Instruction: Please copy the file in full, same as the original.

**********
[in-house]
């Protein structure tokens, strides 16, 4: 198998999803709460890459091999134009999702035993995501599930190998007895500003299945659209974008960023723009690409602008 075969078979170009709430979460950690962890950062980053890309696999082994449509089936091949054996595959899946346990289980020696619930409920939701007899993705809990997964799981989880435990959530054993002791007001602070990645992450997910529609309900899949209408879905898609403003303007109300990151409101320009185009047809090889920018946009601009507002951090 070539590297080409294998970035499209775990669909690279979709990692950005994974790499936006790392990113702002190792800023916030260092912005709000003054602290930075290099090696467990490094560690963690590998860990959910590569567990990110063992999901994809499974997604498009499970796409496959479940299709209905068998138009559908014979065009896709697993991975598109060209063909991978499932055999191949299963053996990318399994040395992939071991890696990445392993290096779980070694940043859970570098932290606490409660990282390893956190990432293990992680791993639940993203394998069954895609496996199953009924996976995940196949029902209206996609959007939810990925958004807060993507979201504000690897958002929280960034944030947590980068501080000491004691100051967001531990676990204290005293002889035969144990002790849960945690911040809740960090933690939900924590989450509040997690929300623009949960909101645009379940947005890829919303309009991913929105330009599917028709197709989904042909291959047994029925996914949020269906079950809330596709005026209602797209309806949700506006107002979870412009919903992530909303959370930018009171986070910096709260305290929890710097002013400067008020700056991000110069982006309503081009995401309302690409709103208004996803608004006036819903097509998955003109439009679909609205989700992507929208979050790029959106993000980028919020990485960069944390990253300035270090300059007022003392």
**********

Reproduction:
[in-house]
């Protein structure tokens, strides 16, 4: 198998999803709460890459091999134009999702035993995501599930190998007895500003299945659209974008960023723009690409602008 075969078979170009709430979460950690962890950062980053890309696999082994449509089936091949054996595959899946346990289980020696619930409920939701007899993705809990997964799981989880435990959530054993002791007001602070990645992450997910529609309900899949209408879905898609403003303007109300990151409101320009185009047809090889920018946009601009507002951090 070539590297080409294998970035499209775990669909690279979709990692950005994974790499936006790392990113702002190792800023916030260092912005709000003054602290930075290099090696467990490094560690963690590998860990959910590569567990990110063992999901994809499974997604498009499970796409496959479940299709209905068998138009559908014979065009896709697993991975598109060209063909991978499932055999191949299963053996990318399994040395992939071991890696990445392993290096779980070694940043859970570098932290606490409660990282390893956190990432293990992680791993639940993203394998069954895609496996199953009924996976995940196949029902209206996609959007939810990925958004807060993507979201504000690897958002929280960034944030947590980068501080000491004691100051967001531990676990204290005293002889035969144990002790849960945690911040809740960090933690939900924590989450509040997690929300623009949960909101645009379940947005890829919303309009991913929105330009599917028709197709989904042909291959047994029925996914949020269906079950809330596709005026209602797209309806949700506006107002979870412009919903992530909303959370930018009171986070910096709260305290929890710097002013400067008020700056991000110069982006309503081009995401309302690409709103208004996803608004006036819903097509998955003109439009679909609205989700992507929208979050790029959106993000980028919020990485960069944390990253300035270090300059007022003392």